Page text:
Not too many people are curious to look deeper and discover more about this, but the CheckDB doesn’t run directly over the database. A hidden database snapshot is created and the process runs based on this snapshot. Many people only realize this when the CheckDB execution fails, and once they begin digging on it, they find out about “some snapshot” that failed the creation.
While we’re on the topic, do you know what to do if the snapshot creation fail? I can see 3 options:
- Fix the permission to create the snapshot.
- Execute the CheckDB with the TABLOCK option. This can bring problems, as the DB will be a target of locks.
- Create a process (job) doing the following steps:
- Create a snapshot of the database.
- Run the DBCC CheckDB on this snapshot. Yes, the DBCC CheckDB can run over databse snapshots. And it’s obvious that a snapshot of a snapshot won’t be created.
“When and where should we execute an Integrity Check?”
It’s recommended to check the integrity of all the databases, without exception! The best approach is to execute the CheckDB everyday. But we understand that on busy systems (instances with hundreds of databases, VLDBs, etc.) this can be nearly impossible.
Some interesting facts:
- SQL Server maintenance plan ignores the TempDB, but if the TempDB becomes corrupt the instance will shutdown. Use caution with this.
- Executing the CheckDB on the master database will cause the execution on the mssqlsystemresource database as well.
Execution Options: There are few execution options for CheckDB:
- NO_INFOMSGS: Avoid the output of info messages.
- ALL_ERRORMSDGS: Allow the output of error messages.
- Default since SQL Server 2008 SP1.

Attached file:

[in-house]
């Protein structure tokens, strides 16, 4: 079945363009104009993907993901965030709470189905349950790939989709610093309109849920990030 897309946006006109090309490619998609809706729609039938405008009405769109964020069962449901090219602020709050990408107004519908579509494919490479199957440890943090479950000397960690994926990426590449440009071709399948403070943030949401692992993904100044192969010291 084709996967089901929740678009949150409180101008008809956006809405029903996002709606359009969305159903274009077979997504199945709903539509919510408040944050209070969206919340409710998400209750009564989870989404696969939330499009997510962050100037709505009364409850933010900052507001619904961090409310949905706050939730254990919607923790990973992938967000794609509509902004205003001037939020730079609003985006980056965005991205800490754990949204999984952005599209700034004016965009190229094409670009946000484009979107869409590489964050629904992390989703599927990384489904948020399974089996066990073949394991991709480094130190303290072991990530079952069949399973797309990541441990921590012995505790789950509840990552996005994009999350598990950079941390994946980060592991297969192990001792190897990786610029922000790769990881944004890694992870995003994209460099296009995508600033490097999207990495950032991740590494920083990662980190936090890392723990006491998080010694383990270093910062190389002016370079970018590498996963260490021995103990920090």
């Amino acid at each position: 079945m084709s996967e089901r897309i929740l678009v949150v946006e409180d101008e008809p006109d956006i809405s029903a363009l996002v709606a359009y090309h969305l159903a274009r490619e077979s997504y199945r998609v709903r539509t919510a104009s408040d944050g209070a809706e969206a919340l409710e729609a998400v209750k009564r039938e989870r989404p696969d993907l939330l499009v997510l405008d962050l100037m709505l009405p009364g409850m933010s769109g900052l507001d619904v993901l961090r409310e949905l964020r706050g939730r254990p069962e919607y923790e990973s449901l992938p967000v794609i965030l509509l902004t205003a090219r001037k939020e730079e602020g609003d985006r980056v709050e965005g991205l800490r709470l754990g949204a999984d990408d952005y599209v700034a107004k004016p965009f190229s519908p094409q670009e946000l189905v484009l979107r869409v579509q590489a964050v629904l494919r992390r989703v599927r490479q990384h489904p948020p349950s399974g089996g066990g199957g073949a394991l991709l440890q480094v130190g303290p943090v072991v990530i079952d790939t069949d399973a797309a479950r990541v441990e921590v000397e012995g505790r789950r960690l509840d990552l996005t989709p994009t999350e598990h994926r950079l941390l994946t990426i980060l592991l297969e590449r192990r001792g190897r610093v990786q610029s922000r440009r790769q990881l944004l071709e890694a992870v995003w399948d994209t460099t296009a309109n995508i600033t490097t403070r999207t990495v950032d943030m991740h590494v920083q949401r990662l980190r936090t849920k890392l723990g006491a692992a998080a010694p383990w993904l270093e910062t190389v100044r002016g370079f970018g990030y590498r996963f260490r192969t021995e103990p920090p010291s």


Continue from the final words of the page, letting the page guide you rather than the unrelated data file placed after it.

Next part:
- NOINDEX: Skips nonclustered indexes verification.
- DATA_PURITY: Validates de data based on the column characteristcs.
- Default since SQL Server 2005.
- ESTIMATEONLY: Estimates the space needed on TempDB.
- As per Paul Randal, this option is broken on newer versions of SQL Server.
- TABLOCK: Uses locks instead of database snapshots.
- Useful when the snapshot creation is failing.
- EXTENDED_LOGICAL_CHECKS: Allows the validation on XML columns and Spatial indexes.
- This can be costly.
- PHYSICAL_ONLY: Skips most of the logical verifications.
- Need less resources to run, but a “full” execution should be sone periodically.
Other Approaches to execute: As CheckDB is a resource-intensive process, in some cases the execution may take a long time to complete. Depending on the environment, the Integrity Check on all the databases (or even in one very large database) may not finish on time, namely, the integrity check will exceed the maintenance window limit. To work around this, we can reproduce a full CheckDB executing its subset commands. As follows:
By executing those commands, one per day, we can cover a full CheckDB execution in phases. Another possible approach is execute the backups with the “CHECKSUM” option. This way we will be able to restore using the option “VERIFY ONLY” and do an extra level of verification. Anyway, we will still need the CheckDB.
So, that’s all about CheckDB. There are more information around there, but the best place to get info from CheckDB is on SQL Skills blog, where the CheckDB guru writes few articles about it. See you in another post ;)